Can LinkedIn become the new Rivals? Part 1
The day after the Super Bowl is depressing for some as you suddenly realize that there will not be anymore football games until late August. If you are devoted fan you could catch a spring football game or two on ESPN but for the most part it’s all about Hockey and Basketball season.
However, this surprisingly is one of my favorite times of year because national letter of intent signing is quickly approaching for high school seniors interested in playing football at next level. It’s the uncertainty. The passion. Will these young men ranked in the top100 rise to the occasion or will they become part of the 99%( I am happy to say I am part of the 99%). Still, it is an exciting time.
Now I am an avid user or LinkedIn. I think that most people do not see the potential in a platform like LikedIn. People only see the value of the platform in the form of searching for jobs and hiring. However, LinkedIn has the opportunity to change the culture of hiring departments and it seems evident to me they need to pay more attention to the college football recruiting model.
Shift the focus of the site from experts to up and comers. When I sign in on LinkedIn, I am bombarded by articles that these “experts” are reading which sometimes are beneficial. However, principles are manifestations of a person’s habits. I can read an article but if I don’t truly understand the value of the article I will revert back to my old habits in a couple of days. Therefore, the article that the expert brought to my attention via LinkedIn doesn’t have a lasting effect and is pointless.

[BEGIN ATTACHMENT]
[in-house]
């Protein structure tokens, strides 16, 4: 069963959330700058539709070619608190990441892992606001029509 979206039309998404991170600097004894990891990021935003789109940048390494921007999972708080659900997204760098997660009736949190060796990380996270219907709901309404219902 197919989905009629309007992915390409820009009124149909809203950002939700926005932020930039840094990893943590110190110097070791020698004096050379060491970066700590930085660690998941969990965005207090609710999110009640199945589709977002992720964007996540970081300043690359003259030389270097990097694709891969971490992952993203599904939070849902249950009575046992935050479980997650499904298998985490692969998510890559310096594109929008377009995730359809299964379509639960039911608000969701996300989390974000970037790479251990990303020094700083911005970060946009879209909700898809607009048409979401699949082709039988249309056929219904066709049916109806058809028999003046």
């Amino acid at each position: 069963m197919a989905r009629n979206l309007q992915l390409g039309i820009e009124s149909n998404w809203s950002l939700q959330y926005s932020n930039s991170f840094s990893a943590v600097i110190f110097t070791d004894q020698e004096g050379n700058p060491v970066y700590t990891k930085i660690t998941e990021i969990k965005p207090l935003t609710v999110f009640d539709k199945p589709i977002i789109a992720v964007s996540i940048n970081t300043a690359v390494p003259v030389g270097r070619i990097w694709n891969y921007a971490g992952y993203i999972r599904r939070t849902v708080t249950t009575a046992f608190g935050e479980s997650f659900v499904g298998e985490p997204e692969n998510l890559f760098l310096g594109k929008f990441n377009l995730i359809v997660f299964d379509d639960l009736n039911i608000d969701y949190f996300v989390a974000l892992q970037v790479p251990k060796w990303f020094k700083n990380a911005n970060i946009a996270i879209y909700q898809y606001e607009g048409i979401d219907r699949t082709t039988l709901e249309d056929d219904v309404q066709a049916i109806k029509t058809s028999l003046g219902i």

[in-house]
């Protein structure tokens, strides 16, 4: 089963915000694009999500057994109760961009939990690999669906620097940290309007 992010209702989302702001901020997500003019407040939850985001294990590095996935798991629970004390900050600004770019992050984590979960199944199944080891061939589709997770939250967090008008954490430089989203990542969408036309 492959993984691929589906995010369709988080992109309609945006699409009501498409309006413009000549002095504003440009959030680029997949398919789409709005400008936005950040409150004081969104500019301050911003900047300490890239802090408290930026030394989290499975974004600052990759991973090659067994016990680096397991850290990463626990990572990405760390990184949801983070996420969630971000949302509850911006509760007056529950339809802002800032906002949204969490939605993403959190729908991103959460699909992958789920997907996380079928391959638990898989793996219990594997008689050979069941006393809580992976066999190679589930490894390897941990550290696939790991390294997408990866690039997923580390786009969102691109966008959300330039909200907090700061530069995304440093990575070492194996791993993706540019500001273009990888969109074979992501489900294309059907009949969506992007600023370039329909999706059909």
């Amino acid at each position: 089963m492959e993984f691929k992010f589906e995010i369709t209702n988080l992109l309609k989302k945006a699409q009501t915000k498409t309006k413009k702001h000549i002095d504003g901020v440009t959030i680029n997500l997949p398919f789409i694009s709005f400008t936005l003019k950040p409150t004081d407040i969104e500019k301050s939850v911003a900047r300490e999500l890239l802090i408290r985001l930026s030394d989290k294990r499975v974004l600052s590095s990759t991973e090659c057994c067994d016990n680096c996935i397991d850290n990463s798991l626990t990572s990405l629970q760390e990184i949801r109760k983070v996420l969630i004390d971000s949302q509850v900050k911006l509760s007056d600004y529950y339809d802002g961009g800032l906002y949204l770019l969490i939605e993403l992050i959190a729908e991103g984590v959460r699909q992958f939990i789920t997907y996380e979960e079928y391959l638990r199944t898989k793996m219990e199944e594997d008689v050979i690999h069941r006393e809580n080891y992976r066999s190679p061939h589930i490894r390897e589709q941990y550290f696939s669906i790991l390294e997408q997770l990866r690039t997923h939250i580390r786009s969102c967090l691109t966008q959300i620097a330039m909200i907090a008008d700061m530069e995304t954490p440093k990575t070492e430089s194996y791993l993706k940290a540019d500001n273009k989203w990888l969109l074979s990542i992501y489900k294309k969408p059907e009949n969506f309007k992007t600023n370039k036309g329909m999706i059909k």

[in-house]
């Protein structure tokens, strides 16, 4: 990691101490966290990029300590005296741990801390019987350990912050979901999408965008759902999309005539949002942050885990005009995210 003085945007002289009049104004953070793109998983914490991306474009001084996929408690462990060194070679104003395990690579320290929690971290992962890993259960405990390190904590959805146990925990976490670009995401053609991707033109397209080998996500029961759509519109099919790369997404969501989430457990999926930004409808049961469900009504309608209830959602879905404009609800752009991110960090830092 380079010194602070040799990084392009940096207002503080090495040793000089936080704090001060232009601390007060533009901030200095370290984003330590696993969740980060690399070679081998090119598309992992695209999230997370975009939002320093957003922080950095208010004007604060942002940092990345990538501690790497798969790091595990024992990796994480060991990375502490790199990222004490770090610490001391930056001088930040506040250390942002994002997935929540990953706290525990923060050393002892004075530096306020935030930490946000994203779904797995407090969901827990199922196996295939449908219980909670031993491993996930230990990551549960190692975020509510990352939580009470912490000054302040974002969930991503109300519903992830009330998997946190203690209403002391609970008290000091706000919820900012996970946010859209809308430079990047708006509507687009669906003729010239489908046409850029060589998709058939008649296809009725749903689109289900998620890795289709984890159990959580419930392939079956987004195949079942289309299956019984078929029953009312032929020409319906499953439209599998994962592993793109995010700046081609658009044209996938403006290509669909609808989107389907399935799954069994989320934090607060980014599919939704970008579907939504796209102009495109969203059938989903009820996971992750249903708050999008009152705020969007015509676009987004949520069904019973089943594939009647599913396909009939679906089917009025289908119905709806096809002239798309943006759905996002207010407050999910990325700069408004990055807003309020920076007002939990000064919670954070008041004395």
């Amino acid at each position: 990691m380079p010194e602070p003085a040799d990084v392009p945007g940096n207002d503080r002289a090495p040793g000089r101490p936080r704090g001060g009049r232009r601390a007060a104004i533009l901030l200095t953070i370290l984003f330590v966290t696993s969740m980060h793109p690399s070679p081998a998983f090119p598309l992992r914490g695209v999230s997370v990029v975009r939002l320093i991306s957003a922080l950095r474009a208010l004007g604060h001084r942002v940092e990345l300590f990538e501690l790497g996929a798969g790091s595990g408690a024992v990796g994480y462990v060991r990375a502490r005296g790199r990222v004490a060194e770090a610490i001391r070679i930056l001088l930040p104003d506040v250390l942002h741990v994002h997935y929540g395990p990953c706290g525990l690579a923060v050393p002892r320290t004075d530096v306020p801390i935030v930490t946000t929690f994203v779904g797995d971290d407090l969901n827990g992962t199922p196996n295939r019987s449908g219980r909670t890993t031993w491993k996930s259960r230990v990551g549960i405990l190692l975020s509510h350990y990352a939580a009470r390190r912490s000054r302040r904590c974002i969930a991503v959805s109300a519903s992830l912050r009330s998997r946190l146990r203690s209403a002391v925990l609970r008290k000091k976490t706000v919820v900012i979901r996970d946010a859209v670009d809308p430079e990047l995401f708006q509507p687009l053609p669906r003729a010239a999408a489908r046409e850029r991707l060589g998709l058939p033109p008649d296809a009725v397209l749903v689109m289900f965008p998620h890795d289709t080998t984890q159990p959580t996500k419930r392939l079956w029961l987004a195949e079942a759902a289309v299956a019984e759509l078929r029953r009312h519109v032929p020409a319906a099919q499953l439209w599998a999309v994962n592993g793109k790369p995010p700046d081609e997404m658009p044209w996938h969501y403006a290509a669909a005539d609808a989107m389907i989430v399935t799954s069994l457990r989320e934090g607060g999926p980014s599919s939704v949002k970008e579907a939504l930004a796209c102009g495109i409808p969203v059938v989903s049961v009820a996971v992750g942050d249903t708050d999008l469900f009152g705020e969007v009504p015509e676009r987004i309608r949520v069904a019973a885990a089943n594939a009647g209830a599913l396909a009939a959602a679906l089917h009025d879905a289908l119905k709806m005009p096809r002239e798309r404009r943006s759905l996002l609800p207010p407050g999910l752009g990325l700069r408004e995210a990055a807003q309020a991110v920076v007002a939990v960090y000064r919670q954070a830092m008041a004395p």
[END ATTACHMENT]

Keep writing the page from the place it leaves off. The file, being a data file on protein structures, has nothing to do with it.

In addition, I don’t believe that experts influence other experts on LinkedIn. If you have been in an industry for 10+ years you may be open to growth but more often than not you have a certain way of doings things that works for you in whatever industry you may be in. So, if expert A challenges expert B on a marketing technique by citing an article or by way of comments it will not change either of their opinions. Robert Green said it best, “Win through your actions, Never an argument”.
The user that I have referred to as the up and comer would probably be the 18-30 demographic on LinkedIn. The people that are looking for a mentor, most likely have the most free time, and comment on posts in an attempt to gain a competitive edge over their peers. Well, why doesn’t LinkedIn give up and comers an explicit way to gain a competitive edge over their peers by ranking recent graduates, professional students, and anyone else in that demographic? How could they accomplish this feature?
Tune in next week as I maneuver through a recruiting combine( similar to the Nike combine) for the up and coming corporate and non- profit professional.